Elderly with a strong foothold in job market

Macau’s seniors carry increasing clout in local employment market, Choi Sio Un, director of Social Mutual Aid Department at the Social Welfare Bureau (IAS), asserted in yesterday’s TDM radio program Macau Forum.
Macau currently has a population of 80,000 elderly aged 65 or above, around12,000 of whom are currently engaged in the city’s labor market.
Around 20% of the employed elderly are taking professional roles like managerial and supervising positions. They mainly engage in industries such as travel, catering and property management. Given the statistics, local elderly are playing a greater role in the development of Macau, Choi commented.
The radio program yesterday explored ways to enhance the everyday lives of seniors. It was also attended by the director of the IAS Hon Wai, secretary-general of Caritas Macau Paul Pun and director of the General Union of Neighborhood Associations Lam Man Chi.
During the broadcast, several listeners expressed concerns that the elderly have been facing a lot of inconvenience due to their limited knowledge of smartphones.
In response to this, Hon called on the elderly to be more open to and acquire more knowledge regarding innovative technology to keep up with today’s development. He observed that many seniors had taken the initiative to enroll in the smart technology usage courses organized by the IAS.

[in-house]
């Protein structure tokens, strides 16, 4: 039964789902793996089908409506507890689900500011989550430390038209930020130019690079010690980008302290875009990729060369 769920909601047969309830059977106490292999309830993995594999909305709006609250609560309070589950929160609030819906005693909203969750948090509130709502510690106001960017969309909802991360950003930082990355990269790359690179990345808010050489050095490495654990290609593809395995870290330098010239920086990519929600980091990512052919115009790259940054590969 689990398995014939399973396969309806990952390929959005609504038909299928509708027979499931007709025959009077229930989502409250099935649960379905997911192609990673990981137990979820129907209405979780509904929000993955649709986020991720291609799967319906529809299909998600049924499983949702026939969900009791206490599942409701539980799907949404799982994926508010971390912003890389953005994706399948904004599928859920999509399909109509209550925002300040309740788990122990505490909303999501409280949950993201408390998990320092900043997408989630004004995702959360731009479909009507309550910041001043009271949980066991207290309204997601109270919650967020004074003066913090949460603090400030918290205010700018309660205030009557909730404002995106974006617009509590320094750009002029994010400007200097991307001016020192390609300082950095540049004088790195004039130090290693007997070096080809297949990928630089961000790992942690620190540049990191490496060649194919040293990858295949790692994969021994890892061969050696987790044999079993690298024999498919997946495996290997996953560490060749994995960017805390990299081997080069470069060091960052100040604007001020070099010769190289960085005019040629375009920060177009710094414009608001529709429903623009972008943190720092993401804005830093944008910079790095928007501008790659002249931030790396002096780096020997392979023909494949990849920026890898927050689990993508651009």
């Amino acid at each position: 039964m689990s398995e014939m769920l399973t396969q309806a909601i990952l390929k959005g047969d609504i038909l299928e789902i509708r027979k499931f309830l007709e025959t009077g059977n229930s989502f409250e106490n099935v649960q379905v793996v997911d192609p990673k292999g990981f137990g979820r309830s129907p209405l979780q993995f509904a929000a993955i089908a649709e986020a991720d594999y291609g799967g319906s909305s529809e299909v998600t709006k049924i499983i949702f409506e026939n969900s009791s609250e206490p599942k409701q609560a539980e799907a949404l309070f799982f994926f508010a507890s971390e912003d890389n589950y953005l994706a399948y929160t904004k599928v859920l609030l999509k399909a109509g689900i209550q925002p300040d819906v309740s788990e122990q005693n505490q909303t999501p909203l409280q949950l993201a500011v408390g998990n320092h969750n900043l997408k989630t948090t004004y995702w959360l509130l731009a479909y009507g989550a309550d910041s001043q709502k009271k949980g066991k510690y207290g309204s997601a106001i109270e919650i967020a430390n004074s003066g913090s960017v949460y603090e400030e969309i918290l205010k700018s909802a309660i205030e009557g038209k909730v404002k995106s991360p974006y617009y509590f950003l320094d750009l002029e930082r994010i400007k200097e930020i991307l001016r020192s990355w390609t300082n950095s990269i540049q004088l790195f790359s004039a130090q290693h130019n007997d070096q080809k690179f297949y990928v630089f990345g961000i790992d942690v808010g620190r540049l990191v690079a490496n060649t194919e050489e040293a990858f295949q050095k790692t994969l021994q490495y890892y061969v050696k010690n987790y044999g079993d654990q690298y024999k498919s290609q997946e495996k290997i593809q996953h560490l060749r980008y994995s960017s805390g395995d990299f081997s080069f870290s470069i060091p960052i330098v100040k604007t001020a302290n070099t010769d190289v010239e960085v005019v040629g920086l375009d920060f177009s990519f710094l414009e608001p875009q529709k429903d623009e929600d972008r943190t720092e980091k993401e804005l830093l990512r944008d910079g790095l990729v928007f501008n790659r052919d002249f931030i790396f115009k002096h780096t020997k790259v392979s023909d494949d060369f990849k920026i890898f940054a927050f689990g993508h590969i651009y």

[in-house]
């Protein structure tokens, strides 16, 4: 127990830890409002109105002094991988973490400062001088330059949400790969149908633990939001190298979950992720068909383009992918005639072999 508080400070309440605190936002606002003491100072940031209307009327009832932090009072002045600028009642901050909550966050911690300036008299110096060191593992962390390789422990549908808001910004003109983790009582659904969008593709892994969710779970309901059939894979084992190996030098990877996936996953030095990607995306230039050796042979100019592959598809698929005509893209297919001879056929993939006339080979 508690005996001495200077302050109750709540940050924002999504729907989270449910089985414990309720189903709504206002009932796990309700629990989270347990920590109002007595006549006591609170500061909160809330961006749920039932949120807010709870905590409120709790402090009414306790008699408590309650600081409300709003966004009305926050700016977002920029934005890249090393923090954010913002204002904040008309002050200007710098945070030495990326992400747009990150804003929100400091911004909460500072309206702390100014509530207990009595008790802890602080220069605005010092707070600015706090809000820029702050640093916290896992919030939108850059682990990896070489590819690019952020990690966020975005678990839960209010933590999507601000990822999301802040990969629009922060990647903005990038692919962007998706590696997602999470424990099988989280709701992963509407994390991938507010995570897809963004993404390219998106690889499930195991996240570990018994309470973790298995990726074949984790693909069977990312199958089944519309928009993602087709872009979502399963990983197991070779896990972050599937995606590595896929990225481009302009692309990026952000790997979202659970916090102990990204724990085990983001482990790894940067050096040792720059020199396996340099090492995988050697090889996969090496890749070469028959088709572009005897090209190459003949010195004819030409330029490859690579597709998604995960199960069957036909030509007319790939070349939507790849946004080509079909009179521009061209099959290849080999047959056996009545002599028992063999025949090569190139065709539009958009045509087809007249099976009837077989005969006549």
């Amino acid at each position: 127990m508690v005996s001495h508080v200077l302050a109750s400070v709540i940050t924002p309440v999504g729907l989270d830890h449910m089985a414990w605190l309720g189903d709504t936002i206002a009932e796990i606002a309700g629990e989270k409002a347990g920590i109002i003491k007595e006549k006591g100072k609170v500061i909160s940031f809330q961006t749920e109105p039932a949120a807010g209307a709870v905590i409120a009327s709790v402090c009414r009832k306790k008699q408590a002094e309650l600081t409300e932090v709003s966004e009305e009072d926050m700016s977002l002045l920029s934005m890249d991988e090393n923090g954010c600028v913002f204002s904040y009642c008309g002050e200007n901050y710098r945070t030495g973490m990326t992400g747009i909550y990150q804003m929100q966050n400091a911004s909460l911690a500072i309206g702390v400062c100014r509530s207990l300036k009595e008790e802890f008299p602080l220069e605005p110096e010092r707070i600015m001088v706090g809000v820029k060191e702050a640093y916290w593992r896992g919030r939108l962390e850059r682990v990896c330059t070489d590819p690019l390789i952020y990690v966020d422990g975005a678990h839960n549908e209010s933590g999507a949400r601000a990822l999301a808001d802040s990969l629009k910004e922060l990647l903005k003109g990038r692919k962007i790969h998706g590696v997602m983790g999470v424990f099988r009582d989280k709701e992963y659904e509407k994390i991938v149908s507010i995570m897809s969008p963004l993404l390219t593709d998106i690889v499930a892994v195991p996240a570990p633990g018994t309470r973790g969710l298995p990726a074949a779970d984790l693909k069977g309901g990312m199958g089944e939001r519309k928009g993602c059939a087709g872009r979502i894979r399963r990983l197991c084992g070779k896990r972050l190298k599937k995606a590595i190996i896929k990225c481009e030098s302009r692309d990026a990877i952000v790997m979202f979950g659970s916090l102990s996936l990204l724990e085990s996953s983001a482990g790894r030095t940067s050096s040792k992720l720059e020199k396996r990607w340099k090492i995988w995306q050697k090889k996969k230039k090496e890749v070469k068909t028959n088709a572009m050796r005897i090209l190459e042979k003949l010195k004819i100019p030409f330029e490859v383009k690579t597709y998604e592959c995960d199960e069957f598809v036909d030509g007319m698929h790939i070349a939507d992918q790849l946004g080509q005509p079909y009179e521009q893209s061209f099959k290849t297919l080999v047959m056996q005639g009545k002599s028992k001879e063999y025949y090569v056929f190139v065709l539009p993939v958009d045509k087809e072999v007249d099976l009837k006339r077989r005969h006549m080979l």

Choi suggested the family members give more support to the seniors by teaching them the know-how of using smartphones.
The guest speakers also discussed the prospect of the elderly industry — the business or service specially designed to accommodate the elderly. Lam stated that it is on the right track for the city to develop the elderly industry. It could be extended to several industries, from dining, to education and medical care.
Developing the elderly industry not only helps diversify the city’s economy but also enriches the lives of seniors, she explained.
But Pun stressed that the elderly industry should not be built upon a money-grubbing mentality making profits out of the seniors. Instead, the focus should be on assisting the elderly to live a better life.
In an earlier interview with the Times, Pun said that Caritas Macau is set to launch a cha chaan teng (local-style café) staffed 60% by elderly employees in August or September this year. This move aims to help seniors to re-engage in the local job market.

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